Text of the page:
We are more than reservations

I’ve pondered this article by Gyasi Ross and his problematic conclusions all day. Here’s my humble response.

See here: http://www.huffingtonpost.com/gyasi-/native-americans-reservation-assimilation_b_5001850.html

I agree that there is a “brain drain” happening when young people like myself go off to school and get an education–whatever that means. But does that necessarily mean we are “buying” into some sort of program of assimilation? Or, I would pose the question like this, is Ross’s conclusions another attempt to draw unnecessary distinctions between on- and off-reservation for young people?

I don’t think that’s a fair or very understanding dichotomy. First, most reservations were created under the auspices of prisoner of war camps. Natives were never meant to leave and leaving often meant (and still does) violent retaliation. Now the rhetoric is that we’re supposed to “turn reservations into homelands.” Yes to tribal sovereignty, etc. but what about those who were violently removed from their homelands? Better yet, what about homelands that have been dispossessed of us that we still cherish? I’ll fight for treaty land and against KXL even though that treaty land has been dispossessed and stolen. I’ll live in places that are not reservations, but does that make them any less Indian land or homelands? I hope not.

Second, I’ve always enjoyed Ross’s articles, whether I agree with him or not. But he drank the Kool-Aid on this. I was taught that what little remaining land and autonomy we still possess is to be defended at all costs. More importantly, we have to be good relatives to each other, whether we live on the reservation or not. We’re a free people if we want to be. Confining our identities to essentialized notions of reservation Indians is just plain wrong. What about treaty lands? What about the fact that half our populations live in urban settings? Hello! Are they any less Indian?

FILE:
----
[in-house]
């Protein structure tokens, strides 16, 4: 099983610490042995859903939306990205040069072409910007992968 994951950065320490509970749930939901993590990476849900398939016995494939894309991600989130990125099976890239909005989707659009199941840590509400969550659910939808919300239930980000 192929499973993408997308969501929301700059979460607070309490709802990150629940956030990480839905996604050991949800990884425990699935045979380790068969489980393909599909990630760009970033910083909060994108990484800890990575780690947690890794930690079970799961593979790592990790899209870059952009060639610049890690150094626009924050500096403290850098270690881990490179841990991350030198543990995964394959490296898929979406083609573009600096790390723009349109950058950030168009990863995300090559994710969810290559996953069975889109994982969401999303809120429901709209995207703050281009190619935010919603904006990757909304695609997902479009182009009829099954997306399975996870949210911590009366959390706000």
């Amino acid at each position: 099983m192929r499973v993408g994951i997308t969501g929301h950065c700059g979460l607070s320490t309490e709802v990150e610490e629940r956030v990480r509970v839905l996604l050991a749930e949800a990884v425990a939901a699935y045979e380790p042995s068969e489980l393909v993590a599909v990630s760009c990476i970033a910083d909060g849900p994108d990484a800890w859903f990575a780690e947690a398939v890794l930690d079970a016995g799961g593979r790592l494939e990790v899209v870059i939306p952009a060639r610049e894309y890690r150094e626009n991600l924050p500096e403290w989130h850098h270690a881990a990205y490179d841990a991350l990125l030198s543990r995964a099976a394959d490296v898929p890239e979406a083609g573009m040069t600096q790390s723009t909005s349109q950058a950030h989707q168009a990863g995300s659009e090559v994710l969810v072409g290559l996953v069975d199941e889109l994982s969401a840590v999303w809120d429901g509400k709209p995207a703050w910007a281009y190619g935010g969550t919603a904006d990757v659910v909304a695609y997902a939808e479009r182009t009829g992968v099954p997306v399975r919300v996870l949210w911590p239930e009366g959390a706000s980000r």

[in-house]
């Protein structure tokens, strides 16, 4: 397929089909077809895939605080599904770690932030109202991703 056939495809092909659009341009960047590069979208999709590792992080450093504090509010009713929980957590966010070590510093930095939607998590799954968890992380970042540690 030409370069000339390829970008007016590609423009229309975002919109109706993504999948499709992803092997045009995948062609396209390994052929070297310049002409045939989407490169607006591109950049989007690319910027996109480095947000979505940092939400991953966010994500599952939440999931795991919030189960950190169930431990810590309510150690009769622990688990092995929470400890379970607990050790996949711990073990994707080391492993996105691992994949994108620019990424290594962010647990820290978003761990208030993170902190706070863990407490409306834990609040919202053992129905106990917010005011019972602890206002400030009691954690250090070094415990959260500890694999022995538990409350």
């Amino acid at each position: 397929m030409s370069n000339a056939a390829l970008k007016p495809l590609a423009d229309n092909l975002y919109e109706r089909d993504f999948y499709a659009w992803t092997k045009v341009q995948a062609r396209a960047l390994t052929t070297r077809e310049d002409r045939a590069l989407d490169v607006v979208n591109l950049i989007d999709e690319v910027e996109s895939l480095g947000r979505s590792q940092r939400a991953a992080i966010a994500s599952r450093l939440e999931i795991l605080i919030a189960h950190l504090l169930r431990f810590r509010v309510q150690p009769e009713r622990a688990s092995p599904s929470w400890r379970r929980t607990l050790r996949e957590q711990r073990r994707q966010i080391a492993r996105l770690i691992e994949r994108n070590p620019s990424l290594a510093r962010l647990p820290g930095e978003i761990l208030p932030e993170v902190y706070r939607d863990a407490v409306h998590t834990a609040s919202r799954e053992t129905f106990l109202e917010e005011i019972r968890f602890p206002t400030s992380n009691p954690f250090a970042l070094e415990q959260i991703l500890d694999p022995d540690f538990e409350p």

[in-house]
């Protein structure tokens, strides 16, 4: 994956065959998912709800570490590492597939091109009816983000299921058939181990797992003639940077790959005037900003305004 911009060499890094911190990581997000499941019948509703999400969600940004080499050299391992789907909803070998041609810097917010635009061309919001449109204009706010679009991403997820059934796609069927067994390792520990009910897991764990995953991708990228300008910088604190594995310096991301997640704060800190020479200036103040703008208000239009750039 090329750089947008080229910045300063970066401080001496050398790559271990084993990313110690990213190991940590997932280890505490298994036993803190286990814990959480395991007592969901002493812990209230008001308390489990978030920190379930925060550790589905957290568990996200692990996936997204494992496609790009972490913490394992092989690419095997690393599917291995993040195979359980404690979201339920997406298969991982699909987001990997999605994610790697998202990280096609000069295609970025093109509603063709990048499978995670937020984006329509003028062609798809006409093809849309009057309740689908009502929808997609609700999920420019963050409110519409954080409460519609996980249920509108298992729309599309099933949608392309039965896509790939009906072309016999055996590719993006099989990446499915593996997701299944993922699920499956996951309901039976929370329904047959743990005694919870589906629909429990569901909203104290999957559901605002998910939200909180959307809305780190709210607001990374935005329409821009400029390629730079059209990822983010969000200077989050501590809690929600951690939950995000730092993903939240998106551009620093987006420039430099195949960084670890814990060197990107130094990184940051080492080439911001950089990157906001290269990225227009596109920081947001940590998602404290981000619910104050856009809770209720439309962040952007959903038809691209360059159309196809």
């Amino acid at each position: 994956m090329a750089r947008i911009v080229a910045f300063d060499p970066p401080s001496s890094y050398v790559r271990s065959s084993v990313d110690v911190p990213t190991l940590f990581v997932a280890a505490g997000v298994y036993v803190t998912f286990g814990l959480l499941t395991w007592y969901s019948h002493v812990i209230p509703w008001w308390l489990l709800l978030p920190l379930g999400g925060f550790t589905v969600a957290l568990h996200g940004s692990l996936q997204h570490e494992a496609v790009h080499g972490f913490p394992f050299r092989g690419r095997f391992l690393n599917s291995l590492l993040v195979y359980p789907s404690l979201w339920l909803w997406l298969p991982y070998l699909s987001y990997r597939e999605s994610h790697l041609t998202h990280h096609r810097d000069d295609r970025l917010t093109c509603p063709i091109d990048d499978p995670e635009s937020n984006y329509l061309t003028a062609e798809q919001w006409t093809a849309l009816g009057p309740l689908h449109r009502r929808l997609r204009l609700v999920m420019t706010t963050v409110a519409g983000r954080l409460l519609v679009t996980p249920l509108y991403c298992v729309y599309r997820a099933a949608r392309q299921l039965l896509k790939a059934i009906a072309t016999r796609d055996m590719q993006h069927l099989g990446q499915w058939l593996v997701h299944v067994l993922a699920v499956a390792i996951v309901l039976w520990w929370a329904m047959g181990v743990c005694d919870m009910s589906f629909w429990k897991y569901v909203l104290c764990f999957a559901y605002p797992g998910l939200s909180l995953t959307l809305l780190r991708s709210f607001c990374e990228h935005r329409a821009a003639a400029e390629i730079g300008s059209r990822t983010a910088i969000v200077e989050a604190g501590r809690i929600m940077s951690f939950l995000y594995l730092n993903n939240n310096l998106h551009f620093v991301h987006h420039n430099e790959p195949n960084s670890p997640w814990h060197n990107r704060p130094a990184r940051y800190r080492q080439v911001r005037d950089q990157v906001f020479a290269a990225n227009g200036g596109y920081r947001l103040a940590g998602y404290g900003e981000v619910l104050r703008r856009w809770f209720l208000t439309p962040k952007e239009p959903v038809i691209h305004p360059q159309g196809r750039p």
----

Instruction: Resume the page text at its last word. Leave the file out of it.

My advice to young Native people: you know who you are. You know where you came from. Forget all the bullshit about not being enough Indian. I’m sure you’ll figure it out. Ask us life-long students if you have problems or questions. That’s what we’re here for. You’ll probably end up somewhere that’s Indian land or at least Indigenous land. Fight for that space. Make the space Indian when everything says it shouldn’t. You belong there as long as you’re accountable to its original inhabitants. Above all, you belong where you are right now. So be in the right now. But don’t ever forget your home or your nation. If you do, we’ll always be here for you. And thank you and we’re proud of you wherever you may land.

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One Comment on “We are more than reservations”

  1. Wambli Okeya says:

    I also read Mr. Ross’ article and concur that he has drunk the assimilation Kool-Aid like many other Native pundits (yea, I’m looking at your Mark Trahant). I would further add that the stated policy of the wasicu whether they be English, Spanish, French, American, or Canadian has been to destroy our social, political, and economic structures, remaking us in their image, “killing the Indian,” as Captain Pratt referred to it in the 19th century Whenever we individually or collectively turn to or rely upon their methods we run the risk of becoming the brown (or variations of brown) skinned “make-believe white men they have always wanted us to become. By making a concerted effort to learn our ancestor’s ways and try to apply those practices and guiding principles in our daily lives we are resisting & winning our struggle. Our lands are important, but without Wolakota, we become them. It doesn’t matter if you are from the rez or not, it is what is in your mind and heart, believe me there are plenty of rez people who are assimilated and live like wasicu. Just my two cents.


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